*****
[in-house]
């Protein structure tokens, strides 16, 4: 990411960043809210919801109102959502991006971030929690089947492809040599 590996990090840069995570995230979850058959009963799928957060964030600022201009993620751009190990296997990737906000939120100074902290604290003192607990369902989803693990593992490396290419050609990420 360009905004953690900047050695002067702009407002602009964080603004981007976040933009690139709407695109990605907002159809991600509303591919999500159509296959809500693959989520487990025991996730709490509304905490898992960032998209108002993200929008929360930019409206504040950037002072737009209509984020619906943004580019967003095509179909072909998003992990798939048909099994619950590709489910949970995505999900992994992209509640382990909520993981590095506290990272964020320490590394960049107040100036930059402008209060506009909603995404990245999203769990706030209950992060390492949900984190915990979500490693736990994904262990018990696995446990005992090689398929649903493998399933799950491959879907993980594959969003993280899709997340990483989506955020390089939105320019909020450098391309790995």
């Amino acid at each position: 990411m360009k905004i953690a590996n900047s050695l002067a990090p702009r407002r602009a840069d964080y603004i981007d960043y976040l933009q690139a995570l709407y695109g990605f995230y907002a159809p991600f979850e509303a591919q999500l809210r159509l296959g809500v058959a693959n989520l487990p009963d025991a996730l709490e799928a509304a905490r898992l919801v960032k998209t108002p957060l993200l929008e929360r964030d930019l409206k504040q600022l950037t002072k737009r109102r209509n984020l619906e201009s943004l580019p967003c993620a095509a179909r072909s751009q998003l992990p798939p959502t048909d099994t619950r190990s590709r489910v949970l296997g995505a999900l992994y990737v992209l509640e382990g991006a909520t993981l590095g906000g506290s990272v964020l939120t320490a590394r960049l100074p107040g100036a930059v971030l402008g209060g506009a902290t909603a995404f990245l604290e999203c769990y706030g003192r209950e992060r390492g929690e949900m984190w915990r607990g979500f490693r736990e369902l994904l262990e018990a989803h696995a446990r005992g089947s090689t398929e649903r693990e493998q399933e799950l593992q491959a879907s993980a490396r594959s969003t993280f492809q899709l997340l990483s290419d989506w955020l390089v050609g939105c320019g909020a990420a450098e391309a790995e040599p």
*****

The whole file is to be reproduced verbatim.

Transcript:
[in-house]
């Protein structure tokens, strides 16, 4: 990411960043809210919801109102959502991006971030929690089947492809040599 590996990090840069995570995230979850058959009963799928957060964030600022201009993620751009190990296997990737906000939120100074902290604290003192607990369902989803693990593992490396290419050609990420 360009905004953690900047050695002067702009407002602009964080603004981007976040933009690139709407695109990605907002159809991600509303591919999500159509296959809500693959989520487990025991996730709490509304905490898992960032998209108002993200929008929360930019409206504040950037002072737009209509984020619906943004580019967003095509179909072909998003992990798939048909099994619950590709489910949970995505999900992994992209509640382990909520993981590095506290990272964020320490590394960049107040100036930059402008209060506009909603995404990245999203769990706030209950992060390492949900984190915990979500490693736990994904262990018990696995446990005992090689398929649903493998399933799950491959879907993980594959969003993280899709997340990483989506955020390089939105320019909020450098391309790995």
């Amino acid at each position: 990411m360009k905004i953690a590996n900047s050695l002067a990090p702009r407002r602009a840069d964080y603004i981007d960043y976040l933009q690139a995570l709407y695109g990605f995230y907002a159809p991600f979850e509303a591919q999500l809210r159509l296959g809500v058959a693959n989520l487990p009963d025991a996730l709490e799928a509304a905490r898992l919801v960032k998209t108002p957060l993200l929008e929360r964030d930019l409206k504040q600022l950037t002072k737009r109102r209509n984020l619906e201009s943004l580019p967003c993620a095509a179909r072909s751009q998003l992990p798939p959502t048909d099994t619950r190990s590709r489910v949970l296997g995505a999900l992994y990737v992209l509640e382990g991006a909520t993981l590095g906000g506290s990272v964020l939120t320490a590394r960049l100074p107040g100036a930059v971030l402008g209060g506009a902290t909603a995404f990245l604290e999203c769990y706030g003192r209950e992060r390492g929690e949900m984190w915990r607990g979500f490693r736990e369902l994904l262990e018990a989803h696995a446990r005992g089947s090689t398929e649903r693990e493998q399933e799950l593992q491959a879907s993980a490396r594959s969003t993280f492809q899709l997340l990483s290419d989506w955020l390089v050609g939105c320019g909020a990420a450098e391309a790995e040599p």